Posted on November 16, 2014

Former NASA Astronaut, Space Shuttle Commander and current Boeing [NYSE: BA] director of crew and mission systems for the Commercial Crew program, Chris Ferguson, spoke to Qatari students about the future of commercial space and the importance of studying science, technology, engineering and math (STEM).

Ferguson visited students at Qatar Academy, Qatar Aeronautical College and the Qatar Scientific Club in Doha, and shared with them stories from his experience as a NASA astraonut, stressing the importance of science, technology, engineering and math education, and the roles those disciplines can have on achieving a career in the aerospace industry. “Studying science, technology, engineering and math gives students a solid foundation to become future innovators,” said Ferguson. “Demand for STEM focused careers continues to rise. Today’s engineering students and scientists are the next generation of leaders.”

Ferguson was pilot of STS-115 (Atlantis) and commander of STS-126 (Endeavour) and the final shuttle mission, STS-135 (Atlantis). He has logged more than 40 days in space and 5,700 hours in high performance aircraft. Ferguson has a Bachelor of Science degree in mechanical engineering from Drexel University and a Master of Science degree in aeronautical engineering from the Naval Postgraduate School. Qatar Aeronautical College, founded in 1975 as the Civil Aviation College of the Gulf States, is now the Gulf region’s leading provider of training for the aviation industry. cadets at the college were provided with the opportunitie to ask Ferguson questions on his experience both at NASA and now, with Boeing.

"QAC students are privileged to have NASA astronaut Chris Ferguson meet and share his valuable inputs with them. Qatar Aeronautical College student work hard in their aviation-related studies in pilot training, engineering and related fields. Speakers such as Mr. Ferguson from Boeing, enrich and inspire our students. QAC and Boeing have partnered for the past few years in QATAR and we hope we will continue this partnership for a long time to come," said Qatar Aeronautical College Director, General Ali Al Malki.

Qatar Academy is part of Qatar Foundation for Education, Science and Community Development, a private, chartered, non-profit organization founded by His Highness Sheikh Hamad bin Khalifa Al-Thani, the father Emir. “Qatar Academy enjoys hosting many special guests who have made a significant impact in their chosen field. Chris Ferguson’s visit continues this tradition gives our student faculty another opportunity to be inspired by a true pioneer of our time,” said Neil Charles, Experiential Learning Coordinator, Qatar Academy.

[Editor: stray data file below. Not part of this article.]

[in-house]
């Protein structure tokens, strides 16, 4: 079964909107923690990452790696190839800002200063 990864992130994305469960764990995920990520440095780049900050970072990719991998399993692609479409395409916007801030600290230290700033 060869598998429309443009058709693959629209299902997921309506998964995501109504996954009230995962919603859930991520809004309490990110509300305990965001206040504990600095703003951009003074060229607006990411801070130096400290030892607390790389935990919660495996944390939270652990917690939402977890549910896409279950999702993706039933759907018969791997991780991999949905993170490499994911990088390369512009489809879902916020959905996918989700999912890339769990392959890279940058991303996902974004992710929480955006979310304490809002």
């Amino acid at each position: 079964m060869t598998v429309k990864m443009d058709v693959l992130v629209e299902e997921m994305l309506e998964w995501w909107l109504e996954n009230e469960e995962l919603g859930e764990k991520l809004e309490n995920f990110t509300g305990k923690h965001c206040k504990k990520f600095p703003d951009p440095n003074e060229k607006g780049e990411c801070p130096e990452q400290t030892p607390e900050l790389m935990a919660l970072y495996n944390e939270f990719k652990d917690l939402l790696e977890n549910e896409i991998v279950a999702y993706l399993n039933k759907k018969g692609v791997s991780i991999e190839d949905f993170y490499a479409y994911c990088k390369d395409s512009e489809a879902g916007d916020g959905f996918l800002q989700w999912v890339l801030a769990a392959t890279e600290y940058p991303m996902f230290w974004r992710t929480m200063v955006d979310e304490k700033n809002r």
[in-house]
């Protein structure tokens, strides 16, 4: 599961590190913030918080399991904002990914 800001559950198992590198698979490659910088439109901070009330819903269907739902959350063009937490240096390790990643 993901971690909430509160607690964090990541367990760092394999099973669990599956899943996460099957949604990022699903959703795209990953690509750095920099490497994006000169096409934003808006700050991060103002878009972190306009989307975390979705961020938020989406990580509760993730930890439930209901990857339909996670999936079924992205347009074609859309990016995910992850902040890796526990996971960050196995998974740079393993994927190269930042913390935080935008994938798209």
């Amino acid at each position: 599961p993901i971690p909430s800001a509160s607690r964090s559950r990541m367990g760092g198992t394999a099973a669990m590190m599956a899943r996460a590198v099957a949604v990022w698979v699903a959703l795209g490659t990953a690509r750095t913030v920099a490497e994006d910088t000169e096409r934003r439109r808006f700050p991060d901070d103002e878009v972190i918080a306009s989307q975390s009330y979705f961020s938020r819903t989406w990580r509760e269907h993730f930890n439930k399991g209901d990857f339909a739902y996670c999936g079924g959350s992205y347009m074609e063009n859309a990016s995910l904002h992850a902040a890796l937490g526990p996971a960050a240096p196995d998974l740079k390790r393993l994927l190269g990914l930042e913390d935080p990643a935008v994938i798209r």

Qatar Airways flies daily to Kilimanjaro, Tanzania

Qatar Scientific Club is a non-profit organization based in Doha, offering youth sports, training programs, workshops and activities in a number of scientific fields for youth. The club focuses on astronomy, amateur aviation, engineering, information technology and sciences. "It is a great pleasure to have Chris Ferguson at the club to talk about his experience as a former astronaut and the future of space travel. It was very interesting for all of us and we thank Boeing very much for giving us this opportunity," said Vice Chairman of the club, Rashid Ibrahim.

Boeing’s relationship with Qatar extends across its business units. Qatar Airways operates dozens of Boeing 777 commercial airplanes and has ordered 30 787 Dreamliners. The Qatar Emiri Air Force has used its two C-17 Globemaster III airlifters to provide humanitarian aid around the world. Ferguson’s visit was part of a Boeing Lecture Series launched in January 2011 to support the educational goals of Qatar’s National Vision 2030 for human development and sustainable economic diversification. Previous speakers in the Lecture Series, are chosen to provide real-life experiences and guidance to students pursuing careers in aerospace.

In his role with Boeing, Ferguson has comprehensive oversight for crew Interface in the design of Boeing’s Commercial Crew Transportation System. In this capacity, he works with NASA’s Human Exploration and Operations Directorate, Johnson Space Center’s Engineering, Flight Crew and Mission Operations organizations and Kennedy Space Center’s Commercial Crew Program to ensure Boeing’s design supports NASA’s Human Rating Requirements. He also plays a key leadership role in the development and testing of system concepts and key technologies for the Commercial Space Transportation (CST)-100 spacecraft and integrated launch and ground systems.

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